The photo above was taken on Sunday evening, at a popular roadside take-a-photo layby between Capel Curig and Pen Y Pass. It is far from unusual unfortunately – every summer we see piles of rubbish left behind by visitors on the paths and trails to the tops of our favourite mountains, and in every layby and parking area. It ranges from the odd piece of plastic wrapper or fluff that has fallen out of a pocket to piles (literally piles, sometimes waist-high) of litter and discarded food cartons and other items.
The attraction of Snowdonia and the mountains of North Wales is the rugged beauty and largely unspoilt landscape, free from motorways and industrial estates and home to unique ecosystems and environments. This makes it an important tourist attraction, and that tourism interest needs careful management. The Parc Cenedlaethol Eryri (Snowdonia National Park) staff spent a disproportionate amount of time tidying up after visitors, be it on the mountains or in the visitor toilets and car parks. The Snowdon Mountain Railway transports tons of rubbish from the cafe back down the mountain every year, but piles of rubbish remain on the summit jammed between rocks or left to blow down into the surrounding valleys.
So why do people do it? Is it laziness? Or a misunderstanding perhaps? Are they expecting a council refuse worker to come and collect their carefully stacked crisp packets and drinks cans later that day? Or is there just a disconnect in the brain somewhere – they have pulled over, stood and admired the twin lakes under Moel Siabod, the late afternoon sunlight on the flanks of Yr Wyddfa (Snowdon), maybe taken a photo or two. Then dumped a substantial amount of rubbish on the grass, neatly tied up into bin bags and carrier bags (which ironically are charged for in Wales, partly to prevent littering!). Within a short distance of these bags was the remains of a disposable BBQ, broken glass and a poorly-hidden attempt at an emergency latrine.
The latest social media trend – the ALS/MDNA Ice Bucket Challenge – has led to plastic buckets, stools and ice bags being left on the summit of Snowdon after repeated ‘challenge’ videos have been recorded. This is another common littering tactic – carry something heavy and unwieldy to the summit of Snowdon for charity, but then lack the enthusiasm to carry it back down again. It even happened with a 4×4. Twice!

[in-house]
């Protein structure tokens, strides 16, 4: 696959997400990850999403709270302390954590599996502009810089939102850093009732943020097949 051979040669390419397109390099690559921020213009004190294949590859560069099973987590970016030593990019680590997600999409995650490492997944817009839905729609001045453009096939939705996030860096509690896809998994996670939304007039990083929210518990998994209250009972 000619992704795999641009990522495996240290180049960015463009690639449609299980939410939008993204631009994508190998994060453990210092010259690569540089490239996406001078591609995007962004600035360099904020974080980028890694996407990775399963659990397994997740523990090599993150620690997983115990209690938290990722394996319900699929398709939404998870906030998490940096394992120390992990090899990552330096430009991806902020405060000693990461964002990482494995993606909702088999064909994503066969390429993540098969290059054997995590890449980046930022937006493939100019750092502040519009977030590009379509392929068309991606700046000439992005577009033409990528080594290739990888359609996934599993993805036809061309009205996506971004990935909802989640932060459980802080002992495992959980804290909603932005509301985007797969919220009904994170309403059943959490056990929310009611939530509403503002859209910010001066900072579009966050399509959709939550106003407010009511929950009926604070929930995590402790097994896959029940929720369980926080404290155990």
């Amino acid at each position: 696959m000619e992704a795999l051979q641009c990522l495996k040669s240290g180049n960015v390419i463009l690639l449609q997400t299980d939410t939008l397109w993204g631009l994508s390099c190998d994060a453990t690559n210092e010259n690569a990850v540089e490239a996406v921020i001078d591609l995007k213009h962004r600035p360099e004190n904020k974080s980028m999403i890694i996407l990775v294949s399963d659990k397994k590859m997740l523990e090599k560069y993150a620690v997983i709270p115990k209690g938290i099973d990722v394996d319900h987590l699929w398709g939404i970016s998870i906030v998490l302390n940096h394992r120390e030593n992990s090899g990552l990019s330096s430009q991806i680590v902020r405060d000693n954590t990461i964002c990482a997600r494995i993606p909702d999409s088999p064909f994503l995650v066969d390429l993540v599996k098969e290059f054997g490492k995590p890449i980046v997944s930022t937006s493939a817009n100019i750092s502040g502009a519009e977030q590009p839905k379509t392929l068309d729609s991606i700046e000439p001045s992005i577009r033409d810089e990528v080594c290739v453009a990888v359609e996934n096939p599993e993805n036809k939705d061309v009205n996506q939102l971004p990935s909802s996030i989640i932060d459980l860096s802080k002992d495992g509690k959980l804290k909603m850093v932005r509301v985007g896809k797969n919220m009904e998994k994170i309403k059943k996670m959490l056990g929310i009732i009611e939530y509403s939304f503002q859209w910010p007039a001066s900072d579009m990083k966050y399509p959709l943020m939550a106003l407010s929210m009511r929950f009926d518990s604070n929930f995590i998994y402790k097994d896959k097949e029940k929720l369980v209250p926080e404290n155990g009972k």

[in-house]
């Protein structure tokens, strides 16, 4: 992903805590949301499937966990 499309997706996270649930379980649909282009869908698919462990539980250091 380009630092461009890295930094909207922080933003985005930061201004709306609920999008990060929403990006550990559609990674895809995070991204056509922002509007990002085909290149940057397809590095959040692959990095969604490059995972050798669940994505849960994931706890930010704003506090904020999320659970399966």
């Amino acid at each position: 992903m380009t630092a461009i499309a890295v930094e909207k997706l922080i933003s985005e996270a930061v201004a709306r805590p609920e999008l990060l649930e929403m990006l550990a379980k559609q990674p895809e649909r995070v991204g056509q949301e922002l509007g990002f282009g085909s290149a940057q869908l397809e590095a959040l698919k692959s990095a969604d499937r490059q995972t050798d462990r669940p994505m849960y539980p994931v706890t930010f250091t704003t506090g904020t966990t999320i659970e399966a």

So what to do about it? How can we help prevent the increasing amount of plastic rubbish permanently deposited in our mountains? I already have a reputation for running after those who have dropped litter, returning it to them and refusing to let them leave until they reluctantly put it in their rucksack (which will probably get me in trouble someday) – but that is probably not the best or wisest way to deal with it. So here is a short code of conduct for everybody who heads into the mountain for pleasure (or work, for that matter):
- If you carry it in, you carry it out. That includes ALL litter (banana skins, apple cores and cigarette butts too)
- Keep an eye on your gear. Strong winds and steep slopes mean that scraps of litter can escape away from you all too easily.
- Carry a rubbish bag. If you have somewhere safe to put rubbish without contaminating the rest of your kit then you are much more likely to use it!
Finally, something we like to do on our guided walks in Snowdonia and across North Wales is to collect some extra litter as well as anything we generate ourselves. The mantra of the mountain visitor should be “Leave only footprints, take only photographs” – but if we can also help remove a tiny fraction of the rubbish left by other than we are doing more than the bare minimum. We are trying, even in a small way, to make a positive impact on the environment – and I urge you to do the same.
Thank you for your time.